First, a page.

dehydrogenation

hydration

Oxidation

mitochondrion

Peroxisomal beta-oxidation

ceases at Octanoyl CoA

Activation


Knowledge base

Knowledge base

Information selection

Knowledge acquistion

Curation (committee)

Maintenance


Knowledge base1

is a

is an

Chihuahua

Dog

Animal

Knowledge base

Storage of knowledge as an ontology


Knowledge visualization

Bioinformatics Laboratory

Knowledge Visualization

D131

D137


Knowledge visualization1

Bioinformatics Laboratory

Knowledge Visualization


Knowledge visualization2

Knowledge Visualization


Knowledge visualization3

Knowledge Visualization


Knowledge visualization4

Knowledge Visualization


Knowledge visualization5

Knowledge Visualization


Knowledge visualization6

Knowledge Visualization


Introduction to bioinformatics

Bioinformatics Laboratory

Knowledge Visualization


Knowledge base2

Knowledge base

Knowledge editor

Insightand overview

Export/Import

Genomics data in KB context

Access

Integration clinic

Integration

Maintenance

Education


Introduction to bioinformatics

Databases and ontologies

Genome analysis

Data and text mining

Sequence analysis

Subjects in

bioinformatics

Phylogenetics

Systems biology

Structural bioinformatics

Genetics and population analysis

Gene expression


Co occurence of protein names

Co-occurence of protein names

http://www.cytoscape.org/


Introduction to bioinformatics

Databases and ontologies

Genome analysis

Data and text mining

Sequence analysis

Subjects in

bioinformatics

Phylogenetics

Systems biology

Structural bioinformatics

Genetics and population analysis

Gene expression


Topics computer exercises

Topics computer exercises

Query public databases

Sequence format convertion

Automatic RNA protein translation

Primer design

Sequence alignment

Gene finding

Tomorrow 13:30-15:00 L-007

http://www.bioinformaticslaboratory.nl/


Introduction to bioinformatics

Extra


Introduction to bioinformatics

Databases and ontologies

Genome analysis

Data and text mining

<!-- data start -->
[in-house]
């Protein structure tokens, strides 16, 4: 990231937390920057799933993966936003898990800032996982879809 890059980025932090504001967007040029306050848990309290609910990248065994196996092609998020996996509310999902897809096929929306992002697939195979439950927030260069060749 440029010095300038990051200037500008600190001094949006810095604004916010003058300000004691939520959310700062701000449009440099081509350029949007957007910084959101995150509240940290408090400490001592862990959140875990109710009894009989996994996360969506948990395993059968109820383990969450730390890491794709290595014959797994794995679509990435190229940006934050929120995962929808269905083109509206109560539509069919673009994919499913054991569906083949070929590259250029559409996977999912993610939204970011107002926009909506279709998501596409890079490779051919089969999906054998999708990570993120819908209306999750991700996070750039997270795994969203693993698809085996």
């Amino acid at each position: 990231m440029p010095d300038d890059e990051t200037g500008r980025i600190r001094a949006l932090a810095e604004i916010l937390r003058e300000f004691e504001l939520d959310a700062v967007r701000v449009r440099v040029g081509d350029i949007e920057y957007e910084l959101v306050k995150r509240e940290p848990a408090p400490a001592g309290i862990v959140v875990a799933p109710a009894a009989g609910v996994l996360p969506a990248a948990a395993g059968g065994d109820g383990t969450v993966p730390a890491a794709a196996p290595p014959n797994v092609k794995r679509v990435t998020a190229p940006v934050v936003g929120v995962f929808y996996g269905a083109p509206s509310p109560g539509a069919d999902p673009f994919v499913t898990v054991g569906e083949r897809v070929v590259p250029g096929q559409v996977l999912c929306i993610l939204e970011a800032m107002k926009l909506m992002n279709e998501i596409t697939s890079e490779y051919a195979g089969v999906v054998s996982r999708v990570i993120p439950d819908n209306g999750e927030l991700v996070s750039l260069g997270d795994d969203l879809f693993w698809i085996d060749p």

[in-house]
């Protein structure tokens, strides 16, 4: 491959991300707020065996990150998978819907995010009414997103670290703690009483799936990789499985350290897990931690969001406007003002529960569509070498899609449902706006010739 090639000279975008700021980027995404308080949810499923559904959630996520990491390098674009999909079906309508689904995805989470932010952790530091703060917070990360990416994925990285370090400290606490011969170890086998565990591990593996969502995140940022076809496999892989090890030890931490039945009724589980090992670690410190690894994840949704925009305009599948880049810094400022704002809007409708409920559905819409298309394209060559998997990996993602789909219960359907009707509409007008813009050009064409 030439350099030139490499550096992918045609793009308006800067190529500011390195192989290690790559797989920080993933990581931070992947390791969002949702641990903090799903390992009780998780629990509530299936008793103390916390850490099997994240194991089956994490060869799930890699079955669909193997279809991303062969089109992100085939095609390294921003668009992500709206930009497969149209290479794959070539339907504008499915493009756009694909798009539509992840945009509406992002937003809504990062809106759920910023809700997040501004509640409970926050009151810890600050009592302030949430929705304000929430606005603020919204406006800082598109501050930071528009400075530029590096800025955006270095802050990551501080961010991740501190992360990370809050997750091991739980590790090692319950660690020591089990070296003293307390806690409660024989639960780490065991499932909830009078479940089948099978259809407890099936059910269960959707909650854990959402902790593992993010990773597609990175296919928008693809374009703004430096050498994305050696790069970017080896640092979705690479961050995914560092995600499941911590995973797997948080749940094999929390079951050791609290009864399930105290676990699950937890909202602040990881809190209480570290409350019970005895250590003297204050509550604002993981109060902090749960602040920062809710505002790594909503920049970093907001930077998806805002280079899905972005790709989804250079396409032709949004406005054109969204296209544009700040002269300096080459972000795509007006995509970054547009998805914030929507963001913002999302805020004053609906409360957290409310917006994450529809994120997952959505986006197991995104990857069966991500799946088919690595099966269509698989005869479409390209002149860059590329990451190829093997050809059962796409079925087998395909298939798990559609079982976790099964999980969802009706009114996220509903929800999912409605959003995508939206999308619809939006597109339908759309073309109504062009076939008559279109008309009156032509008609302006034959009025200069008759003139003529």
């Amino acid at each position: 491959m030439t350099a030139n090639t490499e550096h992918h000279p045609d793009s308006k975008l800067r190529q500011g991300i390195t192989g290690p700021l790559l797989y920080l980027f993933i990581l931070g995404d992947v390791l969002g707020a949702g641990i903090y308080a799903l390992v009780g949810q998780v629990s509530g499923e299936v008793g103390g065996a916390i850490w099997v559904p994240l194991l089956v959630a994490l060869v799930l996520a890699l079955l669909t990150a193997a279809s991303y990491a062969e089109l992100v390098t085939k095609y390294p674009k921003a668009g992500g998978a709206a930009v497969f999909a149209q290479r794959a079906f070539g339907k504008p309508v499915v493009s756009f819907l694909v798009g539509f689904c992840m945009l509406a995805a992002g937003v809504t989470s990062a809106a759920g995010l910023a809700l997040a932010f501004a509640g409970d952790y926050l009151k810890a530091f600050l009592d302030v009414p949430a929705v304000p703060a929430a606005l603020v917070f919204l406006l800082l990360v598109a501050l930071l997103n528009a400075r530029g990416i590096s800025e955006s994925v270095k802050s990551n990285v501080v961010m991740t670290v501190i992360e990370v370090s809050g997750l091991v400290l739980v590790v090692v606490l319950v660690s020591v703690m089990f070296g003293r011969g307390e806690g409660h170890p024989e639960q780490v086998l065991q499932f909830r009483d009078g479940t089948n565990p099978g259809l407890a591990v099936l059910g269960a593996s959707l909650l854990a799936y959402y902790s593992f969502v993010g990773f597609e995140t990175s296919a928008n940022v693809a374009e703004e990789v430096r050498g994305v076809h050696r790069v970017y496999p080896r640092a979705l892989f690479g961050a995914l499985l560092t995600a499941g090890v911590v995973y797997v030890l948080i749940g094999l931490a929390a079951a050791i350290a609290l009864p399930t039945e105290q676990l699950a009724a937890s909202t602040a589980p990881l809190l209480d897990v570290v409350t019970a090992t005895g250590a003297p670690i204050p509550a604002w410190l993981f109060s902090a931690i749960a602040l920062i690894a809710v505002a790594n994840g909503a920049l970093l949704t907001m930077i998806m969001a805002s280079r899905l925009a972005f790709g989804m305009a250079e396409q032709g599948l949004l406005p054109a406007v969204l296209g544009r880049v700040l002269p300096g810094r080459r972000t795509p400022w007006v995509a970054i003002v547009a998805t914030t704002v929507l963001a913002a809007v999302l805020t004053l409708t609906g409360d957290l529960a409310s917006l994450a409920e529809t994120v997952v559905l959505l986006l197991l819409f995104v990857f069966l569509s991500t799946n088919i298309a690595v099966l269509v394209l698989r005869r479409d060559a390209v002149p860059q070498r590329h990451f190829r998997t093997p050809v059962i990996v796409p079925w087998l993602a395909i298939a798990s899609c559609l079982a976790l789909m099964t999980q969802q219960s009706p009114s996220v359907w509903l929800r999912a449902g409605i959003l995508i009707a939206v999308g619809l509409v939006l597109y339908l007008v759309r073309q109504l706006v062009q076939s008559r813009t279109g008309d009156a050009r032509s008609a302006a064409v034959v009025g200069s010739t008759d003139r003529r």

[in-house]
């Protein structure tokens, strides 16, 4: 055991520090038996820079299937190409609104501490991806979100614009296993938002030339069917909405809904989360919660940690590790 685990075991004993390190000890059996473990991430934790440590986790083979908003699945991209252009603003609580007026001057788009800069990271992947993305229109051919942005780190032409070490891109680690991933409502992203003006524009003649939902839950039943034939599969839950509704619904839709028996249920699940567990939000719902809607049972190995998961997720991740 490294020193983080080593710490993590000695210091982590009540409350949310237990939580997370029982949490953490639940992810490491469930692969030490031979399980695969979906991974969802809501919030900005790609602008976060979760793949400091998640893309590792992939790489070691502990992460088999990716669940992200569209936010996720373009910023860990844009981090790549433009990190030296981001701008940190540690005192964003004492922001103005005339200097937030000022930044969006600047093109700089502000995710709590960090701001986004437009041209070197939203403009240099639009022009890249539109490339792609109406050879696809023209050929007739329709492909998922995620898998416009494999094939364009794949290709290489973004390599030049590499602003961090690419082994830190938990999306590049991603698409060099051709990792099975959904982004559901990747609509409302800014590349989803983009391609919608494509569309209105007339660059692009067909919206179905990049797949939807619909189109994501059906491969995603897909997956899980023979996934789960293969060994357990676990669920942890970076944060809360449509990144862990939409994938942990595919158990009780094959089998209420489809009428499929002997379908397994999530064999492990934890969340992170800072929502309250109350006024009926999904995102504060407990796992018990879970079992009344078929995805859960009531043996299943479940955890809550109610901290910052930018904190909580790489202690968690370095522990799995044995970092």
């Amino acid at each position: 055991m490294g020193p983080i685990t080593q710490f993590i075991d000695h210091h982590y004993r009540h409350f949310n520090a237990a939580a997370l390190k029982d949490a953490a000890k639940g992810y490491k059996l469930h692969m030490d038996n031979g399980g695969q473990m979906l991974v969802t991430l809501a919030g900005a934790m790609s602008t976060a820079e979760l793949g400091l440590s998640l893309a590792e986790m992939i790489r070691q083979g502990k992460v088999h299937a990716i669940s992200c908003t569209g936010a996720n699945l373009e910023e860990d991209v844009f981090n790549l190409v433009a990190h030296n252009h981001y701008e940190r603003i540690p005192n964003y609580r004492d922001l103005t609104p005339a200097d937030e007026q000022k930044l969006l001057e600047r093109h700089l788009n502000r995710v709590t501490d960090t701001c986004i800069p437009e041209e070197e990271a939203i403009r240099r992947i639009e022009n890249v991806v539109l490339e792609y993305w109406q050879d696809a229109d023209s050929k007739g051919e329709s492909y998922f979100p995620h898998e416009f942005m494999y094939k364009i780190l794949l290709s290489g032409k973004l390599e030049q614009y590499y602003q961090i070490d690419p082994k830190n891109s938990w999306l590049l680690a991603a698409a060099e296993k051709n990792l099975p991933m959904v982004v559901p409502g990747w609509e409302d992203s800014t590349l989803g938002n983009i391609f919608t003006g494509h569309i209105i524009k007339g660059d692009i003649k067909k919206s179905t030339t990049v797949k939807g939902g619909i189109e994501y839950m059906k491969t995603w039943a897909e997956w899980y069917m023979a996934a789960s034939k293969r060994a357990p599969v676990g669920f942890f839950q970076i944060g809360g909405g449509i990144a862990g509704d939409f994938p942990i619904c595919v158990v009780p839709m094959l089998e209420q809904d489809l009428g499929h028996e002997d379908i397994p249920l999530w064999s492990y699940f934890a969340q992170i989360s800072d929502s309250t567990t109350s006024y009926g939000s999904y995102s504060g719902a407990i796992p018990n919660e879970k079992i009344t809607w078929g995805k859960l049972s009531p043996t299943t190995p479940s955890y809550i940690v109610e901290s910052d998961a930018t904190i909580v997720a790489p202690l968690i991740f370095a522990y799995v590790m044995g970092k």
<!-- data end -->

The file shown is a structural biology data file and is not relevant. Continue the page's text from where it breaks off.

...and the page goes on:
Sequence analysis

Subjects in

bioinformatics

Phylogenetics

Systems biology

Structural bioinformatics

Genetics and population analysis

Gene expression


Structural bioinformatics proteins

Structural bioinformatics - proteins

http://cwx.prenhall.com/horton/medialib/media_portfolio/04.html


Structural bioinformatics proteins1

Structural bioinformaticsproteins

Distributed computing - e.g. [email protected]

http://folding.stanford.edu/


Structural bioinformatics rna

Structural bioinformaticsRNA

http://folding.stanford.edu/

http://tigger.uic.edu/classes/phys/phys461/phys450/ANJUM04/


Introduction to bioinformatics

Databases and ontologies

Genome analysis

Data and text mining

Sequence analysis

Subjects in

bioinformatics

Phylogenetics

Systems biology

Structural bioinformatics

Genetics and population analysis

Gene expression


Systems biology

Systems biology

Study of complete

pathways / organelles / cells / organisms

Strategies:

Modelling details

Complete network analysis

Complete systems biology

not feasible at the moment


Systems biology1

Systems biology

Celldesigner

http://www.celldesigner.org/


Systems biology2

Systems biology

Cytoscape

http://www.cytoscape.org/


Introduction to bioinformatics

Databases and ontologies

Genome analysis

Data and text mining

Sequence analysis

Subjects in

bioinformatics

Phylogenetics

Systems biology

Structural bioinformatics

Genetics and population analysis

Gene expression


Introduction to bioinformatics

Cancer research tool: Human Transcriptome Map

Gene expression data

(SAGE / microarrays)

1

2

3

4

5

6

7

8

9

10

11

12

13

14

15

16

17

18

19

20

21

22

X

Y


Introduction to bioinformatics

N-myc in Neuroblastoma


Introduction to bioinformatics

Prostate Cancer

Prostate Normal

Neuroblastoma

Breast Cancer

Colon Normal

Glioblastoma

Brain Normal

Ovary Normal

All tissues

Ovary Cancer

Colon tumor


Introduction to bioinformatics

Medulloblastoma

Prostate Normal

Prostate Cancer

Neuroblastoma

Breast Normal

Breast Cancer

Colon Normal

Ovary Normal

Ovary Cancer

Glioblastoma

Brain Normal

All tissues

Colon tumor

Median Expression Levels

All tissues

#11

cM:

156

cR:

446

Genes:

1208

Tags/gene

Caron et al (2001), Science


Introduction to bioinformatics

GC content

Intron length-1

Gene density

Fundamental insight in the human genome

Expression

Chromosome 12

Versteeg et al (2003), Genome research


Conserved synteny between the human and mouse genomes

Conserved synteny betweenthe human and mouse genomes


Introduction to bioinformatics

Synteny and orthologs

Mouse

"Reconstructed" human

chromosome 2

Provided by Ramin Monajemi, Bioinformatics Laboratory, AMC


Introduction to bioinformatics

Databases and ontologies

Genome analysis

Data and text mining

Sequence analysis

Subjects in

bioinformatics

Phylogenetics

Systems biology

Structural bioinformatics

Genetics and population analysis

Gene expression


Gene expression with clinical information

Gene expression withclinical information


Timeserie mycn off on

Timeserie MycN off/on


Gene expression studies high throughput sequencing

Gene expression studieshigh throughput sequencing

Full-length transcripts

EST sequencing

5' transcript ends (5'-RATE, CAGE)

SAGE ditag sequencing

SAGE-like 3' end sequencing

Nebulized fragments

ncRNA sequencing